Macron acknowledged mistakes in reforming the national hospital system, which has faced years of cost cuts, leaving medical facilities in one of the world's richest countries short of staff, masks and breathing machines needed to fight the virus crisis.
“For months I was asking for equipment, and we had only three days to fight against the virus," Martin Hirsch, head of the Paris hospital network, told Macron. France's infections abruptly multiplied over a short period in March.
As the virus raced across France in March and saturated several hospitals, Macron had to deploy the armed forces to build the country's first-ever peacetime field hospital and move patients and doctors around in military transport jets and specially fitted high-speed trains.
The French hospital problems long predate the virus crisis, and emergency room workers held strikes and protests for months last year demanding more hiring and funding after years of job losses. Macron's government announced a plan last year to address the growing concerns, and injected new money when the virus hit, but Macronn acknowledged Friday: “We undoubtedly made a mistake in the strategy.”
“It was a great strategy, but we should have done it 10 years ago,” he told frustrated staff at Pitie-Salpetriere Hospital. Macron promised to launch a new investment plan while the virus crisis is still raging, without offering details. “Trust will only come if we move fast,” he said.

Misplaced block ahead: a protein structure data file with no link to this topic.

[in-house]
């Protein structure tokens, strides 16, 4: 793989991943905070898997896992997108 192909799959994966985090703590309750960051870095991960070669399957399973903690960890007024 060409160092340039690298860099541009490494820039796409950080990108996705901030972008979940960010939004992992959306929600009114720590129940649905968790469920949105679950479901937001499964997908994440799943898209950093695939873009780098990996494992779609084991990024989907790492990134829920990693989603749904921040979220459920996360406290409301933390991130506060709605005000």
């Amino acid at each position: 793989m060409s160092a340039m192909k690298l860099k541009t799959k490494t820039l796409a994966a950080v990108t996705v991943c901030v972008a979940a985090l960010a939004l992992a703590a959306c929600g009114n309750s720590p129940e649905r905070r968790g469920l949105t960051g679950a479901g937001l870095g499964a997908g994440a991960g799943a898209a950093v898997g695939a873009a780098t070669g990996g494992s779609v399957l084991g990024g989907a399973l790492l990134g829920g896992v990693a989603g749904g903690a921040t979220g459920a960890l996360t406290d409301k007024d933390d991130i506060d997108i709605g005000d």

An angry reception met Macron on a visit to the same hospital in February, as the president sought to show he was successfully managing the virus. Leading neurologist Dr. Frederic Salachas confronted Macron to describe how the virus crisis - which was just barely beginning — had already revealed weaknesses in French hospitals caused by years of budget cuts.
“You can count on me. I don't know if I can count on you," Salachas had said. The damaging exchange aggravated public frustration with Macron. Apparently worried about a repeat scenario, Macron’s office did not allow any photographers or video or radio journalists to witness Friday's hospital visit. And no reporters at all were allowed when Macron met with union members to discuss their grievances.
As he sat around a table in a separate meeting with top doctors, the reception was firm. “We cannot go back like before,” said Thomas Similowski, head of the hospitals’ medical commission, calling for a rethink of medical training, higher salaries across the board, and more flexibility to deal with new threats.
French authorities say more than 27,000 people with the virus have died in hospitals and nursing homes, compared to about 7,000 in neighboring Germany, which tested much more widely than France and entered the crisis with six times as many intensive care beds.
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